Second, we have to figure out where improvements can be made.
The Union of Concerned Scientists describes a healthy farm as having four components:
- Multifunctionality – which recognizes “that productivity, while indispensable, is not the farm’s sole objective. As well as providing food, the farm also performs important social, economic and environmental functions.”
- Regenerativeness – which uses “methods that constantly improve the fertility of the soil, foster biodiversity both within and beyond the farm’s boundaries, and recycle essential nutrients.”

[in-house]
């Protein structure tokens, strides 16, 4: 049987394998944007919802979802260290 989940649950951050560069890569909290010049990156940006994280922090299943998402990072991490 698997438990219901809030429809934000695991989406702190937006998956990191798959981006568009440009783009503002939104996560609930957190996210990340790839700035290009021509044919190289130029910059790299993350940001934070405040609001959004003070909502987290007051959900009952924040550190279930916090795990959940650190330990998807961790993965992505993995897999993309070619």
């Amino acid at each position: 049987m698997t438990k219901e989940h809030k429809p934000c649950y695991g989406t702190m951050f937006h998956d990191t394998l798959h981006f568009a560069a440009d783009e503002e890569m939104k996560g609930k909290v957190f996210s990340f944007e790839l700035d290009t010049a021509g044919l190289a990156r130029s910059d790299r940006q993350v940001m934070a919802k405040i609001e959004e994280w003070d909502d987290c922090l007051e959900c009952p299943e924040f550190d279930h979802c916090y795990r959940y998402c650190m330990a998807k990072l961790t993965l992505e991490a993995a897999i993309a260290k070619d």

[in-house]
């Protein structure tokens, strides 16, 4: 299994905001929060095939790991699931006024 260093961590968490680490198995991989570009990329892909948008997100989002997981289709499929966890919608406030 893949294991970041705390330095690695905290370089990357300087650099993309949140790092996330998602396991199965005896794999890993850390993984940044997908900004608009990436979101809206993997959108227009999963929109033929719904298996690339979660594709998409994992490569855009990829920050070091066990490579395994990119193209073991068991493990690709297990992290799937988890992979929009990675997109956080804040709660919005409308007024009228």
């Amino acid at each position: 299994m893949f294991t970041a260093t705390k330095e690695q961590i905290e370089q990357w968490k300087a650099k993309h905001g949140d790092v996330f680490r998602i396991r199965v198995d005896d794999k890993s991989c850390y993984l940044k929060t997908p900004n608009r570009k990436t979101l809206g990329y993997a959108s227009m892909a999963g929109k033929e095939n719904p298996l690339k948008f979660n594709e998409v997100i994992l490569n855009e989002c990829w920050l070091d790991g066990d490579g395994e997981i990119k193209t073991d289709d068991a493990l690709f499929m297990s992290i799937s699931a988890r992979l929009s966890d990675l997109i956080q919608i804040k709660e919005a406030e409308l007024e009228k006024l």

- Biodiversity – to incorporate “a wide variety of crops, land use choices, and options for raising livestock and poultry.”
- Interconnectedness – which sees “the farm as an integral part of the landscape that surrounds it, not an isolated production facility.”
IoT devices can add value to all four of these elements. And when IoT is added to farming, the term ‘Precision Agriculture’ or ‘Precision Farming’ is typically used (though ‘Smart Farming’ is gaining terminological ground). Before getting to the future of IoT in agriculture, we’ll start with some examples of IoT devices that already exist.